Aran Isles

Blue Mountains

Venus Baths Bridge

Mt. Rosea Staircase - First Stage

Mt. Rosea Staircase - Second Stage

Venus Baths Retaining Walls

Little Long Lake

Canadian Walling Festival

Aran Isles

Helm Crag

St. Lawrence Islands

Tom Ghyll

Troutbeck Farm

Mart Crag Moor



Monk Coniston



The Lake District

Lake District Photo Gallery


Grand Canyon

North Bass Survey

North Bass Reconstruction

Glen Canyon

Donner Pass

Lake Tahoe

Honanki - Stage I

Honanki - Stage II

Lake Elizabeth.

Pumphouse Wash

Kanab Creek




Inis Oirr Dry Stone Walling Workshop

Over the last weekend in September of 2011 I was invited to help instruct at the Inis Oirr Dry Stone Walling Workshop. Inis Oirr is one of three islands that form the Aran Isles off the coast of Galway in the Republic of Ireland. These islands are renowned for their intricate system of field walls that have their origins in neolithic times and have been in constant use up to the present day. The wall system dominates the entire landscape and the diversity of walling styles within it is in all probability unique. To promote intrest in this rich heritage the County of Galway has sponsored a dry stone walling workshop on Inis Oirr that will now be held on an annual basis. One of the main organisers is Patrick McAfee, an internationally recognised expert on traditional building techniques. Participants of the three day event came from all over Ireland as well as Nick Aikin, a master waller from Scotland and myself coming from the Lake District in England.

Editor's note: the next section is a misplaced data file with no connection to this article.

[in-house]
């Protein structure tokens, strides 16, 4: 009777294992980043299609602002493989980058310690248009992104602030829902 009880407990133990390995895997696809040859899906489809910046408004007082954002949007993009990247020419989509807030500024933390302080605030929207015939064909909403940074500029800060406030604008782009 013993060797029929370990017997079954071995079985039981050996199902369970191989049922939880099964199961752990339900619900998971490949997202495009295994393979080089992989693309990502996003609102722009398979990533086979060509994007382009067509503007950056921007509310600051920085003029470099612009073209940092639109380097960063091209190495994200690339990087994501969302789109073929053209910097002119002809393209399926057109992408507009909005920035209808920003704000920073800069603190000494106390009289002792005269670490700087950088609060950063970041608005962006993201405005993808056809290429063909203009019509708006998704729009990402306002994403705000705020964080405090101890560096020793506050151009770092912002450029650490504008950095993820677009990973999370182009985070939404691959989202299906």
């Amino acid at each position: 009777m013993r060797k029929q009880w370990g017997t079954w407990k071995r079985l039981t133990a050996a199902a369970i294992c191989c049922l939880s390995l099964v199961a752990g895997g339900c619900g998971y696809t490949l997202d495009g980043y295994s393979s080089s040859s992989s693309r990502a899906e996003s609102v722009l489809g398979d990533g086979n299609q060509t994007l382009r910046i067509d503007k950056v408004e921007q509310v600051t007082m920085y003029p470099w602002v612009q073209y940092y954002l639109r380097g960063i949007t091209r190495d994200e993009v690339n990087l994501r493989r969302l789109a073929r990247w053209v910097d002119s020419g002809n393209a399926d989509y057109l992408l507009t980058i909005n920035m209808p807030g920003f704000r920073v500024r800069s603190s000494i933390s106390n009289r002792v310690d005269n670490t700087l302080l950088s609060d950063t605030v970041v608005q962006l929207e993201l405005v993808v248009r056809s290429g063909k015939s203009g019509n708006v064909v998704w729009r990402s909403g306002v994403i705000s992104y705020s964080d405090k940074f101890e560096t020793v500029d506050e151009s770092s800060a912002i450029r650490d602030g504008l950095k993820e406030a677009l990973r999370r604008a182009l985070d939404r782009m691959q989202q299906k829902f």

This year's project was to replace an expediently built mortared wall with a more traditional dry stone structure. Approximately 50 participants were taught basic dry stone principals by building a local type of wall known as Feidin. With this style, very large stones, resembling grave stones in size and shape, are set vertically and perpendicular to the wall face, thus dividing the wall into segments that can be worked on by a person on either side of the wall. Between these stones, who's Gaelic name translates as 'mothers', smaller stones(children) are laid horizontally to form a double skinned wall. Once the wall of children has reached the height of the mothers, very large stones (fathers) are laid as coping.